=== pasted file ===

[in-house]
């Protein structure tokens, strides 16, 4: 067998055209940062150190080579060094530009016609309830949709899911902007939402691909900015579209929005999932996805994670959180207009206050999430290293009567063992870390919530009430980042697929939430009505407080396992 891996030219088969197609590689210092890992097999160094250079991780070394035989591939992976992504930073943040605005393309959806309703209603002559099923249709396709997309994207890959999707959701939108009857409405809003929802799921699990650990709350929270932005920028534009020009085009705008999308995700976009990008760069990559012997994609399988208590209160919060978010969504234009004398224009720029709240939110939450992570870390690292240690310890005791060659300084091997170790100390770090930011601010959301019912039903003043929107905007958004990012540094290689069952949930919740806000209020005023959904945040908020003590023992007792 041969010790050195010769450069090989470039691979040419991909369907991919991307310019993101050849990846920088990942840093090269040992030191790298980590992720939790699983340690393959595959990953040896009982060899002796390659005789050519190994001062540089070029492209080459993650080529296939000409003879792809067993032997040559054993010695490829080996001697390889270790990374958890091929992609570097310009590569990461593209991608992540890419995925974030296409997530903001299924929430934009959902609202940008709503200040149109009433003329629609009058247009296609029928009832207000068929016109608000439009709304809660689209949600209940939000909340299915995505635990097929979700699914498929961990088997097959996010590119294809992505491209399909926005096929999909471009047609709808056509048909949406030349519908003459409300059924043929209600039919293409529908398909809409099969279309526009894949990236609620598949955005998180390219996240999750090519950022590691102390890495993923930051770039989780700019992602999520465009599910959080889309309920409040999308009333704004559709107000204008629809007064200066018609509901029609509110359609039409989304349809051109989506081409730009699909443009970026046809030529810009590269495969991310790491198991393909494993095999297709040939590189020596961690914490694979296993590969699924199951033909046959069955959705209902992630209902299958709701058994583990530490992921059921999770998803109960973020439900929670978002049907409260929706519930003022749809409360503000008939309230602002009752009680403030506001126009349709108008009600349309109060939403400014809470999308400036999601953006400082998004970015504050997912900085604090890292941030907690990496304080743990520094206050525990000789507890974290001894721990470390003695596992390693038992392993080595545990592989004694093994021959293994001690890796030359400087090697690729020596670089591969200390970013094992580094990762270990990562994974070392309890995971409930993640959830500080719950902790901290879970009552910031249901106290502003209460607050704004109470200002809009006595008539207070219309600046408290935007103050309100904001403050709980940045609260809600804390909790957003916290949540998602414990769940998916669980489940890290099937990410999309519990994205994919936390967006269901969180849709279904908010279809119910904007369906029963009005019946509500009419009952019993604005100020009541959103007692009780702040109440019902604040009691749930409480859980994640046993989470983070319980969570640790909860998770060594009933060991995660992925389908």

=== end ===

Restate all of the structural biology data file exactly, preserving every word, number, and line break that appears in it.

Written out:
[in-house]
């Protein structure tokens, strides 16, 4: 067998055209940062150190080579060094530009016609309830949709899911902007939402691909900015579209929005999932996805994670959180207009206050999430290293009567063992870390919530009430980042697929939430009505407080396992 891996030219088969197609590689210092890992097999160094250079991780070394035989591939992976992504930073943040605005393309959806309703209603002559099923249709396709997309994207890959999707959701939108009857409405809003929802799921699990650990709350929270932005920028534009020009085009705008999308995700976009990008760069990559012997994609399988208590209160919060978010969504234009004398224009720029709240939110939450992570870390690292240690310890005791060659300084091997170790100390770090930011601010959301019912039903003043929107905007958004990012540094290689069952949930919740806000209020005023959904945040908020003590023992007792 041969010790050195010769450069090989470039691979040419991909369907991919991307310019993101050849990846920088990942840093090269040992030191790298980590992720939790699983340690393959595959990953040896009982060899002796390659005789050519190994001062540089070029492209080459993650080529296939000409003879792809067993032997040559054993010695490829080996001697390889270790990374958890091929992609570097310009590569990461593209991608992540890419995925974030296409997530903001299924929430934009959902609202940008709503200040149109009433003329629609009058247009296609029928009832207000068929016109608000439009709304809660689209949600209940939000909340299915995505635990097929979700699914498929961990088997097959996010590119294809992505491209399909926005096929999909471009047609709808056509048909949406030349519908003459409300059924043929209600039919293409529908398909809409099969279309526009894949990236609620598949955005998180390219996240999750090519950022590691102390890495993923930051770039989780700019992602999520465009599910959080889309309920409040999308009333704004559709107000204008629809007064200066018609509901029609509110359609039409989304349809051109989506081409730009699909443009970026046809030529810009590269495969991310790491198991393909494993095999297709040939590189020596961690914490694979296993590969699924199951033909046959069955959705209902992630209902299958709701058994583990530490992921059921999770998803109960973020439900929670978002049907409260929706519930003022749809409360503000008939309230602002009752009680403030506001126009349709108008009600349309109060939403400014809470999308400036999601953006400082998004970015504050997912900085604090890292941030907690990496304080743990520094206050525990000789507890974290001894721990470390003695596992390693038992392993080595545990592989004694093994021959293994001690890796030359400087090697690729020596670089591969200390970013094992580094990762270990990562994974070392309890995971409930993640959830500080719950902790901290879970009552910031249901106290502003209460607050704004109470200002809009006595008539207070219309600046408290935007103050309100904001403050709980940045609260809600804390909790957003916290949540998602414990769940998916669980489940890290099937990410999309519990994205994919936390967006269901969180849709279904908010279809119910904007369906029963009005019946509500009419009952019993604005100020009541959103007692009780702040109440019902604040009691749930409480859980994640046993989470983070319980969570640790909860998770060594009933060991995660992925389908």